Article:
God speaks about sacrifice and delivers a warning to those who do wrong.
God speaks about sacrifice: “Do I eat the flesh of bulls, or drink the blood of he-goats?” (v. 13)
III. Select Verses
2: From Zion, perfect in beauty, God appeared!
4-6: He summoned the heavens above, and the earth, for the trial of His people. “Bring in My devotees, who made a covenant with Me over sacrifice!” Then the heavens proclaimed His righteousness, for He is a God who judges. Selah.
8-13: I censure you not for your sacrifices, and your burnt offerings, made to Me daily; I claim no bull from your estate, no he-goats from your pens. For Mine is every animal of the forest, the beasts on a thousand mountains. I know every bird of the mountains, the creatures of the field are subject to Me. Were I hungry, I would not tell you, for Mine is the world and all it holds. Do I eat the flesh of bulls, or drink the blood of he-goats?
16-22: And to the wicked, God said: “Who are you to recite My laws, and mouth the terms of My covenant, seeing that you spurn My discipline, and brush My words aside? When you see a thief, you fall in with him, and throw in your lot with adulterers; you devote your mouth to evil, and yoke your tongue to deceit; you are busy maligning your brother, defaming the son of your mother. If I failed to act when you did these things, you would fancy that I was like you; so I censure you and confront you with charges. Mark this, you who are unmindful of God, lest I tear you apart and no one save you.
1a. Superscription 1b-2. Account of God’s call/appearance 3-4. Introduction before God’s arrival 5-15. Oracle 8-15. Part 1 8. Exordium (introduction) 9-13. Lesson: God does not need sacrifice 14-15. Exhortation to sacrifice and pray 16a. Speaker’s introduction to part 2 16b-22. Part 2 16b. Confrontation 17-20. Accusation 21-22. Warning 23. Encouragement to sacrifice
Like Psalm 81, Psalm 50 is comprised of an introduction and an oracle. As Craigie points out, God’s main message is about sacrifice: “The essence of the divine speech concerns the meaning and purpose of sacrifices, and it was vital that the people have the meaning clear in their minds before the actual sacrifices were offered later in the day. God did not need sacrifices; the people did need them. God possessed already all the animals of the world, birds and beasts, domestic and wild (vv 10–11). He had no pressing need for an extra steer or a couple of billy goats, as if he were running short of provisions (v 13)! From one perspective, the language is comical, for it presupposes a rather weak and hungry God, waiting desperately for the next sacrifice to fill his belly, but the power of the language comes from its nature as caricature. To think of sacrifices as something that God literally required was precisely to reduce God to this absurdly hungry deity; yet a superficial and formal offering of sacrifices, based on obedience to stipulations and nothing else, was tantamount to such a view of God. The essence of the whole sacrificial system was to be found in “thanksgiving” and the fulfillment of “vows” (v 14); for at root, the covenant community did not exist for the temple, but the temple and its cult existed only as an avenue through which the worship and thanksgiving of the covenant people could be directed to God. Covenant was a relationship with God; thanksgiving to God could be expressed through the sacrificial cult, thereby enriching the relationship. And when the relationship with God was healthy, then the people in turn could confidently call upon God in times of distress and experience his deliverance and salvation (v 15).” (365-366)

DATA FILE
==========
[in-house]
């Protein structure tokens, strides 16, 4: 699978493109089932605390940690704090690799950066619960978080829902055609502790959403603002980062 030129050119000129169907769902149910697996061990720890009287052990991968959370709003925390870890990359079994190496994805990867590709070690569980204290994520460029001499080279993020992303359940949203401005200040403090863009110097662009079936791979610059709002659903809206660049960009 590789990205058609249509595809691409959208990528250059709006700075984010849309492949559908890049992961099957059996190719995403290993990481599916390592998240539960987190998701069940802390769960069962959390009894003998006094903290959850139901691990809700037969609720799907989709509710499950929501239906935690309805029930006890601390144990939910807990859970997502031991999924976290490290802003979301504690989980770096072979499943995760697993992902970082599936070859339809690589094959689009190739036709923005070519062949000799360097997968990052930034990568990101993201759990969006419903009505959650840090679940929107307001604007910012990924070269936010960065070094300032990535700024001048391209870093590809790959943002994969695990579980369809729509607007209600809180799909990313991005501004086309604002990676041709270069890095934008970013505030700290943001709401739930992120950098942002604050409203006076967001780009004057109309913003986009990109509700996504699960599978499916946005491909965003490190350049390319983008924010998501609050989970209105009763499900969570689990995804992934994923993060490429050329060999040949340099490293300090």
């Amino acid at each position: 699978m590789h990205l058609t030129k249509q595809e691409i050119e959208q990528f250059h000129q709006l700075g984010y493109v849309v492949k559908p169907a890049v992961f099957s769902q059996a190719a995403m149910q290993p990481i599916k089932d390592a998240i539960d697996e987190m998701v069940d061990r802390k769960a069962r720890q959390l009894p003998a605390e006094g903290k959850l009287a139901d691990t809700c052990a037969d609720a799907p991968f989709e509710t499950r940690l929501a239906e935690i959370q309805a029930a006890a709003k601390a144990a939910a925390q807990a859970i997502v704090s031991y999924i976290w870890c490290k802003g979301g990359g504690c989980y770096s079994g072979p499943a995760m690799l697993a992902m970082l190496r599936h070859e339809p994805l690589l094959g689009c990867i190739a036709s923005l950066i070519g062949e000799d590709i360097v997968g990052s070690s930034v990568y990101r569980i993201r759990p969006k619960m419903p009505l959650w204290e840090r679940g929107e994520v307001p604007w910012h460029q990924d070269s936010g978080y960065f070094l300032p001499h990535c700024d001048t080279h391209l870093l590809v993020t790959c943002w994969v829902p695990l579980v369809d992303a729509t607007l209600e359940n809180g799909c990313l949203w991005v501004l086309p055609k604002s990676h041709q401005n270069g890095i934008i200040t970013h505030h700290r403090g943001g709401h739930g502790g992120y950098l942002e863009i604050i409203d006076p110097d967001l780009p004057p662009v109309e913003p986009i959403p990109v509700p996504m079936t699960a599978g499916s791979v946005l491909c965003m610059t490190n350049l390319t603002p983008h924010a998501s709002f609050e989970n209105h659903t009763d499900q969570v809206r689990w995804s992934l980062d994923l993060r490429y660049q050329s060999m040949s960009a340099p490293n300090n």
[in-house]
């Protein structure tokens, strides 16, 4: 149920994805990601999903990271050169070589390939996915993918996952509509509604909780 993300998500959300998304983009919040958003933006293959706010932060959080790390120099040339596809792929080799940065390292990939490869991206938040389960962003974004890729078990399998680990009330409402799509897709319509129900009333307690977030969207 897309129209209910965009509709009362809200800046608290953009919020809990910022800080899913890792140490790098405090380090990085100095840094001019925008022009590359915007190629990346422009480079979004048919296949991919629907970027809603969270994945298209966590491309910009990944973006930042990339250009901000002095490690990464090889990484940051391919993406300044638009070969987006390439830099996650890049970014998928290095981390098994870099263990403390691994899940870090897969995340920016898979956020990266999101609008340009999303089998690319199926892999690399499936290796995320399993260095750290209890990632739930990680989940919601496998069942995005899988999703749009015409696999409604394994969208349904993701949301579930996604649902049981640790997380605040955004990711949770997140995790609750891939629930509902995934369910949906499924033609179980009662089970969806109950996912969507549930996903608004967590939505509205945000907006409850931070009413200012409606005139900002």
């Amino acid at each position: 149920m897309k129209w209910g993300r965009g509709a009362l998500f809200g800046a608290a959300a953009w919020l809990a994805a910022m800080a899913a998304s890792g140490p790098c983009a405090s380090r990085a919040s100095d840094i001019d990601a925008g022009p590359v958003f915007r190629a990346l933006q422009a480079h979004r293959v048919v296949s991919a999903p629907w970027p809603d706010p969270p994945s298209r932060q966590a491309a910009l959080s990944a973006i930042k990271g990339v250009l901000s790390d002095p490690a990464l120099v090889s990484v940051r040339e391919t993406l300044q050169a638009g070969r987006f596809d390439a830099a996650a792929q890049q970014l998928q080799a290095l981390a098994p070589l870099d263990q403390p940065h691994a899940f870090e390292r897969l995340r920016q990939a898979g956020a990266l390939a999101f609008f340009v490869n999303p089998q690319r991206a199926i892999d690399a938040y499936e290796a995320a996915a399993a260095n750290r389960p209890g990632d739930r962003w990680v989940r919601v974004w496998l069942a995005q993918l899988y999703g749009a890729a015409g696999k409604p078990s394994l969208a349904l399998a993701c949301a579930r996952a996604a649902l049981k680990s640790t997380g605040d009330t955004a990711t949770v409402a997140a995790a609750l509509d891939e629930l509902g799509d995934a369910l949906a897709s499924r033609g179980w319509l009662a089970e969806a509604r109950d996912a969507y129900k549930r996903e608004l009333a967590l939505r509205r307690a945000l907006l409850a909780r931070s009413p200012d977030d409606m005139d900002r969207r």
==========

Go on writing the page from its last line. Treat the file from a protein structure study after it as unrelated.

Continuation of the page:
VI. Works Used
(see “Commentaries” page)
Craigie, Peter C. “Psalms 1-50” Word Biblical Commentary vol. 19 (Waco, Texas: Wordbooks, 1983).
Gerstenberger, Erhard S. “Psalms Part 1 with an Introduction to Cultic Poetry” Forms of Old Testament Literature (Michigan: Eerdmans, 1988).
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